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UK & NFC
Orange and Barclaycard have teamed up to launch Quick Tap, the UK's first contactless mobile phone payments service. To read the complete article you need to be an archive subscriber. Upgrading to a paid archive subscription gives you:
A Nice, il est déjà possible de payer son titre de transport sur téléphone et de le valider simplement en passant votre mobile sur une borne adaptée. Le principe n'est pas très différent du pass Navigo utilisé en région parisienne. Votre téléphone communique par ondes radios avec une borne proche, qui scanne les informations contenues dans votre mobile et vérifie la validité de votre titre de transport. L'avantage ? Plus besoin de faire la queue pour charger votre titre de transport, puisqu'on peut acheter son coupon à n'importe quel moment depuis un site Internet dédié.
You gotta love blogs - I don't usually write much about payments, but I have had so many inquiries on the topic lately, that it made sense to share my thoughts with a broader audience. Mobile Payments A growing number of small businesses are benefiting from smartphone based mobile payments capabilities. A growing number of companies including Square , Swipe It , Innerfence , Intuit and VeriFone have introduced mobile payments capabilities targeting small to mid-sized businesses.
16 February 2011 Last updated at 07:16 ET By Jane Wakefield Technology reporter, Barcelona Dan Simmons reports on the latest near-field communication (NFC) tags that fit on phone SIM cards Much of the discussion at Mobile World Congress has been about turning the mobile phone into a payment device. Handset manufacturers, network operators and even the boss of Google have been talking-up Near Field Communication (NFC).
Tuesday, December 21, 2010 Retailer pushes for chip and PIN while first domestic EMV issuance begins By Ryan Clary, Contributing Editor, AVISIAN Publications Last year there were 944 million EMV cards in circulation worldwide, according to EMVCo, virtually none of which were issued in the world’s largest payments market: the United States. With the rest of the world now upgraded to a higher security standard, the U.S. has a critical decision to make on when, how and if it wants to make the migration to EMV. Enter Walmart.
You'd think that wave-and-pay smartphone technology would be top priority for PayPal, one of the biggest competitors in the mobile payments space. But while big retailers love NFC for its hyper-targeted marketing potential , small businesses that run on payment services like PayPal may actually be interested in mobile payments for something far humbler: customer loyalty. "The problem with NFC payments is that they don't do anything to help generate new leads," says Laura Chambers, Senior Director of Paypal Mobile. They also don't do much to encourage repeat business, she says. PayPal services about 9 million merchant accounts, many of which are mom-and-pops who don't want the expense of credit card terminals from a big company like Verifone.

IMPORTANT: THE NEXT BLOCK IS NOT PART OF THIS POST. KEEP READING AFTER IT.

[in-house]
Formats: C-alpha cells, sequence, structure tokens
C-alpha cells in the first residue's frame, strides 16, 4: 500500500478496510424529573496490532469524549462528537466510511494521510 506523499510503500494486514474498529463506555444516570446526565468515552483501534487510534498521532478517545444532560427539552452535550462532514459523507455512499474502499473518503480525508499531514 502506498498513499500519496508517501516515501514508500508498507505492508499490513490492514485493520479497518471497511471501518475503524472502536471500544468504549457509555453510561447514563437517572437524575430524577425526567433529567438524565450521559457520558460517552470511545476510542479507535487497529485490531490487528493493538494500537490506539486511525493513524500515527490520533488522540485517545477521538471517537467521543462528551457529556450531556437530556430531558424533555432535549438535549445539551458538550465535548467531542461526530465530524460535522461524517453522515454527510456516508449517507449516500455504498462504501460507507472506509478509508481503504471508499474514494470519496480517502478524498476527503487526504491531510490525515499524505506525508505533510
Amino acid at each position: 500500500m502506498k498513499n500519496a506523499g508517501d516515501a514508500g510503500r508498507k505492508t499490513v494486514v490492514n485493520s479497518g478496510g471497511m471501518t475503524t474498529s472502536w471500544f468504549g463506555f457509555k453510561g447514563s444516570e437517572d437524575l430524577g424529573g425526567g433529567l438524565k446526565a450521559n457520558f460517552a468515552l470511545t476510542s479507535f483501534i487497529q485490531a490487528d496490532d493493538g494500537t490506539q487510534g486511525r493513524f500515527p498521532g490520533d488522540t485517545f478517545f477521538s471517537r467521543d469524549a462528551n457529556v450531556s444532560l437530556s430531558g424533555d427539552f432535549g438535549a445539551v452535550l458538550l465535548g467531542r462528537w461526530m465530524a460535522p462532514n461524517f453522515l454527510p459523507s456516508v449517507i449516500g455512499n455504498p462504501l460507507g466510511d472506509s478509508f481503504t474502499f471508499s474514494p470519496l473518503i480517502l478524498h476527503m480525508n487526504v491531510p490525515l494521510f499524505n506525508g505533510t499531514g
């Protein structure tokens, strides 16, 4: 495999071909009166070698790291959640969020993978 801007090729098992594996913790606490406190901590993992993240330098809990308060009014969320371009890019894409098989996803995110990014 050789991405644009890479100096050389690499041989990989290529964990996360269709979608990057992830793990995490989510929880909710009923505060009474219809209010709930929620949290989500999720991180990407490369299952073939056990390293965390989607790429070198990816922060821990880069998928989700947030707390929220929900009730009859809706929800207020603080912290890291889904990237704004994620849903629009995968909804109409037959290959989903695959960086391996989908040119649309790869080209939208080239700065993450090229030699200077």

We’ve been waiting oh-so-long for mobile, contactless (think touch-and-go/jedi-cell-phone-wave) payments to finally take off in the states, and it seems like 2011 is finally the year. Android 2.3 (Gingerbread) has budding support for it built-in right in now, and the rumor mill seems pretty dang sure that Apple’s next iPhone will incorporate it in one way or another. The latest to board the NFC train: Research In Motion. According to RIM CEO Jim Balsillie at his Mobile World Congress keynote this morning, “many, if not most” BlackBerry handsets in 2011 will have NFC support. They haven’t clarified yet as to how they intend to handle the actual funds processing and all those important bits — but if we don’t hear about that today, we’ll probably hear more in the coming weeks. <p style="text-align:right;color:#A8A8A8"></p>
NFC, or near field communication, is an emerging technology you'll start hearing more about in the coming months. In this introductory series to understanding NFC, we're examining the state of the industry from end-to-end, and we'll focus on what the technology is, who's implementing NFC-enabled solutions and how those solutions will work. One of the future use cases for NFC is to create a "mobile wallet" of sorts - a comprehensive service that houses everything from bank cards to coupons, all managed, accessed and delivered via your mobile phone. But what companies are building mobile wallet solutions today and whose mobile wallet will you use?
MarketResearch.com has published an in-depth report and analysis on the mobile payments and technology sector entitled “Mobile Payment – Advanced Technologies (NFC), Strategies And Future Of Remote & Proximity Payment In The U.S.” In it, the research firm details the technology associated with mobile payments — primarily NFC — which it says is in the nascent stage with an adoption rate of only 1.7%. With the help of NFC technology, banks will be able to tap micro transactions made by cash, representing around 20% of the total transactions in the U.S., according to the research. This will also help banks to capture the growing GEN Y population as well as the huge underbanked and unbanked population.